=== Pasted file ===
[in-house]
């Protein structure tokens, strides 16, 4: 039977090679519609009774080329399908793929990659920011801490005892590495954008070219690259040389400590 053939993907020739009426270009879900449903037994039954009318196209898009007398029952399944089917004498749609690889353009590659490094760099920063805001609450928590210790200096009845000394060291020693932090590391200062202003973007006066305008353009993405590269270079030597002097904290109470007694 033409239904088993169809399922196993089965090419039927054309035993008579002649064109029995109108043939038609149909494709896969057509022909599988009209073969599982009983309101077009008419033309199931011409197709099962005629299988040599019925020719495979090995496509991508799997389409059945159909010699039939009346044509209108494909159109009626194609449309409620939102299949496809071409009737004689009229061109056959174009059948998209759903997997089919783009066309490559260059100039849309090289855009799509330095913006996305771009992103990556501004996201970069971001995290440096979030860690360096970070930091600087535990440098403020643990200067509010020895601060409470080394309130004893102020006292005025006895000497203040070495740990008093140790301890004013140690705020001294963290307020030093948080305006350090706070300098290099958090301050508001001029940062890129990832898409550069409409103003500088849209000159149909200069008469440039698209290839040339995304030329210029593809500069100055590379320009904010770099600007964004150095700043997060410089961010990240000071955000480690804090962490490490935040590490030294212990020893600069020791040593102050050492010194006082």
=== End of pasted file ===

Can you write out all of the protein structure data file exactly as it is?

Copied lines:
[in-house]
């Protein structure tokens, strides 16, 4: 039977090679519609009774080329399908793929990659920011801490005892590495954008070219690259040389400590 053939993907020739009426270009879900449903037994039954009318196209898009007398029952399944089917004498749609690889353009590659490094760099920063805001609450928590210790200096009845000394060291020693932090590391200062202003973007006066305008353009993405590269270079030597002097904290109470007694 033409239904088993169809399922196993089965090419039927054309035993008579002649064109029995109108043939038609149909494709896969057509022909599988009209073969599982009983309101077009008419033309199931011409197709099962005629299988040599019925020719495979090995496509991508799997389409059945159909010699039939009346044509209108494909159109009626194609449309409620939102299949496809071409009737004689009229061109056959174009059948998209759903997997089919783009066309490559260059100039849309090289855009799509330095913006996305771009992103990556501004996201970069971001995290440096979030860690360096970070930091600087535990440098403020643990200067509010020895601060409470080394309130004893102020006292005025006895000497203040070495740990008093140790301890004013140690705020001294963290307020030093948080305006350090706070300098290099958090301050508001001029940062890129990832898409550069409409103003500088849209000159149909200069008469440039698209290839040339995304030329210029593809500069100055590379320009904010770099600007964004150095700043997060410089961010990240000071955000480690804090962490490490935040590490030294212990020893600069020791040593102050050492010194006082």